Gestational Carrier Agreements Are Now Legal In The State Of New JerseyJuly 11, 2018 | by Jennifer Fortunato
For men and women who are unable to have children due to infertility or an inability to carry a child, there is newfound hope in New Jersey. A new law went into effect on May 30, 2018 that sets the process for entering into and enforcing gestational carrier agreements. In essence, this means that the carrier of the child is required to immediately relinquish all parental rights and obligations to the child, including the rights to custody, parenting time and support.
Here’s how the new law works: After the gestational carrier becomes pregnant, the intended parent must file a complaint with the court for an Order of Parentage. If the court finds that the parties have complied with the requirements of the statute (described below), the court will enter an Order of Parentage naming the intended parent as a legal parent to the child immediately upon the child’s birth.
To qualify as a gestational carrier, the statute requires that at the time of the agreement, the carrier has to (1) be at least 21 years old; (2) given birth to at least one child; (3) completed a medical evaluation approving her suitability to serve as a gestational carrier; (4) completed a psychological evaluation approving her suitability to serve as a gestational carrier; and (5) has retained an attorney, independent of the intended parent, but whose services the intended parent may pay, who has consulted with her about the terms of the gestational carrier agreement and the potential legal consequences of being a gestational carrier. Neither the gestational carrier, her spouse or partner, if any, shall be the legal parent of the child.
An intended parent can be single, married, partners in a civil union or domestic partnership, or a couple who are not married or in a civil union or domestic partnership, and includes both spouses or partners in a civil union or domestic partnership. To qualify as an intended parent, the statute requires that at the time of the agreement the intended parent has (1) completed a psychological evaluation approving the intended parent’s suitability to participate in the gestational carrier agreement, and (2) representation by an attorney who consulted with the intended parent about the terms of the gestational carrier agreement and the potential legal consequences.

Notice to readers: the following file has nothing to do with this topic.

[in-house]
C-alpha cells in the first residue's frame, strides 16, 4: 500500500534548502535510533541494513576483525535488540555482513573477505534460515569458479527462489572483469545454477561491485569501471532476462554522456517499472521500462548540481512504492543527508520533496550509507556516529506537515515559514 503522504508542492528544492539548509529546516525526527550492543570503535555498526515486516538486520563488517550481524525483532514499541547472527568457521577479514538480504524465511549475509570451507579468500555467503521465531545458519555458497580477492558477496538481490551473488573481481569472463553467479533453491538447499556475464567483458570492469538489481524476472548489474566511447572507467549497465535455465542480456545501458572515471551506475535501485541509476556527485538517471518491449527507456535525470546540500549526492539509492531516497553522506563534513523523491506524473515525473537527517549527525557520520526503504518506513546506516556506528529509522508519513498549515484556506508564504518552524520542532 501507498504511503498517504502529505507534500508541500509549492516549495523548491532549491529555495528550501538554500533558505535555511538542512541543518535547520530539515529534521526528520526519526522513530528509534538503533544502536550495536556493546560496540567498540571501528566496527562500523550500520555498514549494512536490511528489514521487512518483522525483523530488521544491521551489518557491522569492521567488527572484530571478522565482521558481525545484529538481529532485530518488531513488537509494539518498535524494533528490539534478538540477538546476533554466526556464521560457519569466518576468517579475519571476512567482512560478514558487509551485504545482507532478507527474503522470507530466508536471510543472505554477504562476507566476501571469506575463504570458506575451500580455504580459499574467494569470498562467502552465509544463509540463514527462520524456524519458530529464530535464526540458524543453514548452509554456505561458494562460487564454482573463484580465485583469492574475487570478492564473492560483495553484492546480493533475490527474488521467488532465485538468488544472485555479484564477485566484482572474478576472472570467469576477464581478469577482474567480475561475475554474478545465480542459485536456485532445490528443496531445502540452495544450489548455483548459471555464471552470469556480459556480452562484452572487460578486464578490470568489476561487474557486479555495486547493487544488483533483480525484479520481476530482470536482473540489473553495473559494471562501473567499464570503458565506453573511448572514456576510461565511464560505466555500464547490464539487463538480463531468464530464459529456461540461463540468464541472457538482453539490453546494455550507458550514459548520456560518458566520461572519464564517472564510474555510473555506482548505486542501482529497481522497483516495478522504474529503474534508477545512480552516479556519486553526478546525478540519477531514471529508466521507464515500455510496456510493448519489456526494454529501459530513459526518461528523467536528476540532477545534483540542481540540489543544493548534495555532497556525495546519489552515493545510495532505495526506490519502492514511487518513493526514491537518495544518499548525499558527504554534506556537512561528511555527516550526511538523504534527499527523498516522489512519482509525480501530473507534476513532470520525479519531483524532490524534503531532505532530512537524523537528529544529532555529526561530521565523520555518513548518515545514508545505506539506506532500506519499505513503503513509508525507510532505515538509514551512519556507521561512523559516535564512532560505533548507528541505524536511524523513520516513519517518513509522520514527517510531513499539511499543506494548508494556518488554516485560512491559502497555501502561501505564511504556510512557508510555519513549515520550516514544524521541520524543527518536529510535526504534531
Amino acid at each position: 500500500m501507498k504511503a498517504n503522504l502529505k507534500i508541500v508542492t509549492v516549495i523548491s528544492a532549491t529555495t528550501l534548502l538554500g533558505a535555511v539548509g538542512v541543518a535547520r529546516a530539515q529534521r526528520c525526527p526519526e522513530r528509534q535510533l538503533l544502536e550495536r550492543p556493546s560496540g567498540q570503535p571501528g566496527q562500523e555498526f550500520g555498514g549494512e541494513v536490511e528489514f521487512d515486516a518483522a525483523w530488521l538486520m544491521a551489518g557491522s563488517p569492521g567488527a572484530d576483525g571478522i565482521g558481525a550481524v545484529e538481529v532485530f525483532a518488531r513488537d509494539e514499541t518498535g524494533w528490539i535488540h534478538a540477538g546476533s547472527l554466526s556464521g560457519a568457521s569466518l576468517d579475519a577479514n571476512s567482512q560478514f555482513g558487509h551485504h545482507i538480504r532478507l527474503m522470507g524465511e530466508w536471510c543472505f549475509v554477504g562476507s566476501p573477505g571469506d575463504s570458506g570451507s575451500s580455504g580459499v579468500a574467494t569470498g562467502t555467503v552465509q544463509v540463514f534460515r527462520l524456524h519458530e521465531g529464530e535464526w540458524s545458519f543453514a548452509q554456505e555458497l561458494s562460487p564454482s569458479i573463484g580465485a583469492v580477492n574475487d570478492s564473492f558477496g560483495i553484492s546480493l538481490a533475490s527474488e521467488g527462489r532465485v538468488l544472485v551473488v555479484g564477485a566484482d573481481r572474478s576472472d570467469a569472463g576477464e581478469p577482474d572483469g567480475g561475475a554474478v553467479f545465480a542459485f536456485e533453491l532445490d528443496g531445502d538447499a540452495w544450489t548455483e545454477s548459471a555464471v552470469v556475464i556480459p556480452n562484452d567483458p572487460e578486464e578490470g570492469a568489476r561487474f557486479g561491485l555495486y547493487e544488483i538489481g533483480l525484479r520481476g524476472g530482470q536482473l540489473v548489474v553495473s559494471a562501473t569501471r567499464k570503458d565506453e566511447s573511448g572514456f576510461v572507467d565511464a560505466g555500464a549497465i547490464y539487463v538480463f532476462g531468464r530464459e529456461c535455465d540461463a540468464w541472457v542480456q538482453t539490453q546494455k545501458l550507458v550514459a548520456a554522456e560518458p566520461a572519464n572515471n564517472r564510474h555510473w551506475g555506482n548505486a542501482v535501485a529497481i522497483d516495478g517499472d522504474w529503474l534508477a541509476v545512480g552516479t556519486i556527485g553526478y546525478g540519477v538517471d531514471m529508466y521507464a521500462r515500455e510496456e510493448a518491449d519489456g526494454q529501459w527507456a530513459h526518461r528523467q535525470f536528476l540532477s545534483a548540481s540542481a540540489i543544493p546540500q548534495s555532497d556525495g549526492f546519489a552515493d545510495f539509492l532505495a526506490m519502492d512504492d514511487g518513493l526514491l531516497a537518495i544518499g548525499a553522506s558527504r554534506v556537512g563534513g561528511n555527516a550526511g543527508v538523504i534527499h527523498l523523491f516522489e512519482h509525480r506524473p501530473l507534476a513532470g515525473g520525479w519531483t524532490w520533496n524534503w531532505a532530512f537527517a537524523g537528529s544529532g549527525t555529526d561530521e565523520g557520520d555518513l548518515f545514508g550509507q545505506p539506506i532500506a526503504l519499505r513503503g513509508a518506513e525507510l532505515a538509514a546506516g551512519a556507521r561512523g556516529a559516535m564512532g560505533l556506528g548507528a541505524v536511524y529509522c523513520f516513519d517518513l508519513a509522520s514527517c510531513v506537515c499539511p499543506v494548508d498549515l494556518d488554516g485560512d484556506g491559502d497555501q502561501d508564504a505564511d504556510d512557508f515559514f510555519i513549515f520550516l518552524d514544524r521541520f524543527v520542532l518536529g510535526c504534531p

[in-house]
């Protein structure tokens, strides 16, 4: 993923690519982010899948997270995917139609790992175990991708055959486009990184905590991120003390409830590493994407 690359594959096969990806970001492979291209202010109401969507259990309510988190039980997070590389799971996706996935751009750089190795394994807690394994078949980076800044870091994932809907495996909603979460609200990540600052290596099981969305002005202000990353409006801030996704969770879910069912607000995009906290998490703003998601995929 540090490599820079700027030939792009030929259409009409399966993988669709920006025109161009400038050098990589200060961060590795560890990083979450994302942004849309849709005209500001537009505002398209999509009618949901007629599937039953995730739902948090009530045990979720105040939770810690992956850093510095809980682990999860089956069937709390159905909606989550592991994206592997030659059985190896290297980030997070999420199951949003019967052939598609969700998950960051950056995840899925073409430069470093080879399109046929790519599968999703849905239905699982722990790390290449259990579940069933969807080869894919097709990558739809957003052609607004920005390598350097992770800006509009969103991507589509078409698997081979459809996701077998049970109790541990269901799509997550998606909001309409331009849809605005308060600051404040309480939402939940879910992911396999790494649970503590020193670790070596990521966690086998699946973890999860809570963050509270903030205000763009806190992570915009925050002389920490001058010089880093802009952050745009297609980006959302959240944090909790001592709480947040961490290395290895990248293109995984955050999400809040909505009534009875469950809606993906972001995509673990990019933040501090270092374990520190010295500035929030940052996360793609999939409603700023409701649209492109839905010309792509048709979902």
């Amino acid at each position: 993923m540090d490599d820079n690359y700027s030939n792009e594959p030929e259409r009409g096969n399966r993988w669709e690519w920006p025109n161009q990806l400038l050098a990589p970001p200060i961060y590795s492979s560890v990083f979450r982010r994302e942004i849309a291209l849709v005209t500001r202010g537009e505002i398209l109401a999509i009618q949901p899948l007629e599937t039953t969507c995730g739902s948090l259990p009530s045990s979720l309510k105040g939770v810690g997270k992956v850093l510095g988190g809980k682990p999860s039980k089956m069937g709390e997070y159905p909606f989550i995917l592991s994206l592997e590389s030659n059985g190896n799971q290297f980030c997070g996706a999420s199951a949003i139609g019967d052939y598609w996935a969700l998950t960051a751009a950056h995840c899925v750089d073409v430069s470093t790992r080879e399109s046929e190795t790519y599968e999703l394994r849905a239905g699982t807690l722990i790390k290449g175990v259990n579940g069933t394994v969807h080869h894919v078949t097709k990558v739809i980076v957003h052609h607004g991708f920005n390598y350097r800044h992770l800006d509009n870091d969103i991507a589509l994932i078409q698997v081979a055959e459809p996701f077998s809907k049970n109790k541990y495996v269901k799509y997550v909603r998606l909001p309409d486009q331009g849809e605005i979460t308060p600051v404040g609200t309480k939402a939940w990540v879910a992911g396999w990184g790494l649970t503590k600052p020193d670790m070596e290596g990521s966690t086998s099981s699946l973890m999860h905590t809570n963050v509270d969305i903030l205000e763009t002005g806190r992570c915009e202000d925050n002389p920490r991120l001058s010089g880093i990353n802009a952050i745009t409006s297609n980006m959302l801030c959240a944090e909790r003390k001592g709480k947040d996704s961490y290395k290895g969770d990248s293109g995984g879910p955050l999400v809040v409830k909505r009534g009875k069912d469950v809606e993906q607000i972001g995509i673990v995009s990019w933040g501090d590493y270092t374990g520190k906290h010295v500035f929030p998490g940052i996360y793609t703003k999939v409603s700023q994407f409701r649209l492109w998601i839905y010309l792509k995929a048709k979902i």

To qualify as a gestational carrier agreement under the statute, the agreement must: (1) be in writing and signed by the gestational carrier, as well as her spouse or partner, if any, and each intended parent, to include both spouses if married or both partners if in a civil union or domestic partnership; and (2) be signed after the required medical and psychological screenings, but prior to the commencement of any other necessary medical procedures in furtherance of the implementation of the pre-embryo; and (3) all parties must be represented by separate attorneys and each attorney must provide an affidavit of such representation.
The gestational carrier agreement must also provide express terms that the gestational carrier shall undergo pre-embryo transfer and attempt to carry and give birth to the child; surrender custody of the child to the intended parent immediately upon the child’s birth; and have the right to medical care for the pregnancy, labor, delivery and postpartum recovery provided by a physician, physician’s assistant, advanced practice nurse or certified nurse midwife of her choice, after she notifies, in writing, the intended parent of her choice. The agreement must also provide express terms that the intended parent shall accept custody of the child immediately upon the child’s birth and assume sole responsibility for the support of the child immediately upon the child’s birth.
Finally, the gestational carrier agreement must include a provision setting forth the financial responsibilities of the parties, including that the intended parent pay the gestational carrier’s reasonable expenses as defined by the statute, i.e., medical, hospital, counseling or similar expenses along with reasonable attorney fees and costs in connection with the gestational carrier agreement, together with reasonable living expenses during the period of pregnancy and post-partum recovery.
A gestational carrier agreement is not considered an adoption or a surrender of custody or a termination of parental rights.
If you are interested in the gestational carrier agreement, as a carrier or an intended parent, you should consult with an attorney to understand your rights and to determine what option (i.e., adoption or a gestational carrier agreement) is best for you.